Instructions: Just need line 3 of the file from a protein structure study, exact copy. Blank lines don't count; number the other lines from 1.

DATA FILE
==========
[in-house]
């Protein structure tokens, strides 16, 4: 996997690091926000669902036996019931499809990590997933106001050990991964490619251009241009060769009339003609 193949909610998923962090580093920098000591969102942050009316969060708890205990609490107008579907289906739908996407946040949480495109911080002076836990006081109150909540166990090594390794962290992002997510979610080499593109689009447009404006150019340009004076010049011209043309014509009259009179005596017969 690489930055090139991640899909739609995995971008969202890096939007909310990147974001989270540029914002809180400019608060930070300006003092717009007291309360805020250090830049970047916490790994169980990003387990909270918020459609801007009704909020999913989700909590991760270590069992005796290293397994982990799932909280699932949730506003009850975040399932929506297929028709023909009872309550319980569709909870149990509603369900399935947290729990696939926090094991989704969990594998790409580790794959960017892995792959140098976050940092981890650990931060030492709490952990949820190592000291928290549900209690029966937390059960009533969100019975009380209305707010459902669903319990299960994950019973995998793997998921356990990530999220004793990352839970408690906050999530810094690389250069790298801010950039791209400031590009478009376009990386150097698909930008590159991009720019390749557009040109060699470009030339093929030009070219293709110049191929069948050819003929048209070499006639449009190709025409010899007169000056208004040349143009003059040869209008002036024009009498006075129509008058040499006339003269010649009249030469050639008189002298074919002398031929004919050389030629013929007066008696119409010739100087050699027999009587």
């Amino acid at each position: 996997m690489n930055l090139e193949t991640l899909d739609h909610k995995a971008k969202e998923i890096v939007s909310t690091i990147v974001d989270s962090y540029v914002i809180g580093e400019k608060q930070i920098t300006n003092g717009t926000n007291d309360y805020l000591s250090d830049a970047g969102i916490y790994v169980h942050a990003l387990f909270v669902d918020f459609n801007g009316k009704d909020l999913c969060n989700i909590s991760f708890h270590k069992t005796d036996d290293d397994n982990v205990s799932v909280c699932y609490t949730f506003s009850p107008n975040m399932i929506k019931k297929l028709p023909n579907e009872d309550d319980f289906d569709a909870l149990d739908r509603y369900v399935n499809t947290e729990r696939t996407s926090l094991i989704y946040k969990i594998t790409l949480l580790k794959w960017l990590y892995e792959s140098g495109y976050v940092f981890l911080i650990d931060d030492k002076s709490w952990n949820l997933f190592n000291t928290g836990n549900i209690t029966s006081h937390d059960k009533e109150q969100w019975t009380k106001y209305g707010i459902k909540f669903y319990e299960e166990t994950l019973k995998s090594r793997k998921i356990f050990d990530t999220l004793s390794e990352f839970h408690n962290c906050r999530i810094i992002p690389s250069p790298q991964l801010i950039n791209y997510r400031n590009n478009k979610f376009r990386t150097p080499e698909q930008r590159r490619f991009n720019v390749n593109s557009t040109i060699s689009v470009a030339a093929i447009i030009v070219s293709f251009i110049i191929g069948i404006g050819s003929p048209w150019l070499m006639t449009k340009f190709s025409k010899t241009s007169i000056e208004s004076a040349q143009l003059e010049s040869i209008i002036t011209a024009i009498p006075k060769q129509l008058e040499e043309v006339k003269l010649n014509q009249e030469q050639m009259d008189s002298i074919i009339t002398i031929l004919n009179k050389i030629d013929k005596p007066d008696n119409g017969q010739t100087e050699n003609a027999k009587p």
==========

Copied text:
């Amino acid at each position: 996997m690489n930055l090139e193949t991640l899909d739609h909610k995995a971008k969202e998923i890096v939007s909310t690091i990147v974001d989270s962090y540029v914002i809180g580093e400019k608060q930070i920098t300006n003092g717009t926000n007291d309360y805020l000591s250090d830049a970047g969102i916490y790994v169980h942050a990003l387990f909270v669902d918020f459609n801007g009316k009704d909020l999913c969060n989700i909590s991760f708890h270590k069992t005796d036996d290293d397994n982990v205990s799932v909280c699932y609490t949730f506003s009850p107008n975040m399932i929506k019931k297929l028709p023909n579907e009872d309550d319980f289906d569709a909870l149990d739908r509603y369900v399935n499809t947290e729990r696939t996407s926090l094991i989704y946040k969990i594998t790409l949480l580790k794959w960017l990590y892995e792959s140098g495109y976050v940092f981890l911080i650990d931060d030492k002076s709490w952990n949820l997933f190592n000291t928290g836990n549900i209690t029966s006081h937390d059960k009533e109150q969100w019975t009380k106001y209305g707010i459902k909540f669903y319990e299960e166990t994950l019973k995998s090594r793997k998921i356990f050990d990530t999220l004793s390794e990352f839970h408690n962290c906050r999530i810094i992002p690389s250069p790298q991964l801010i950039n791209y997510r400031n590009n478009k979610f376009r990386t150097p080499e698909q930008r590159r490619f991009n720019v390749n593109s557009t040109i060699s689009v470009a030339a093929i447009i030009v070219s293709f251009i110049i191929g069948i404006g050819s003929p048209w150019l070499m006639t449009k340009f190709s025409k010899t241009s007169i000056e208004s004076a040349q143009l003059e010049s040869i209008i002036t011209a024009i009498p006075k060769q129509l008058e040499e043309v006339k003269l010649n014509q009249e030469q050639m009259d008189s002298i074919i009339t002398i031929l004919n009179k050389i030629d013929k005596p007066d008696n119409g017969q010739t100087e050699n003609a027999k009587p």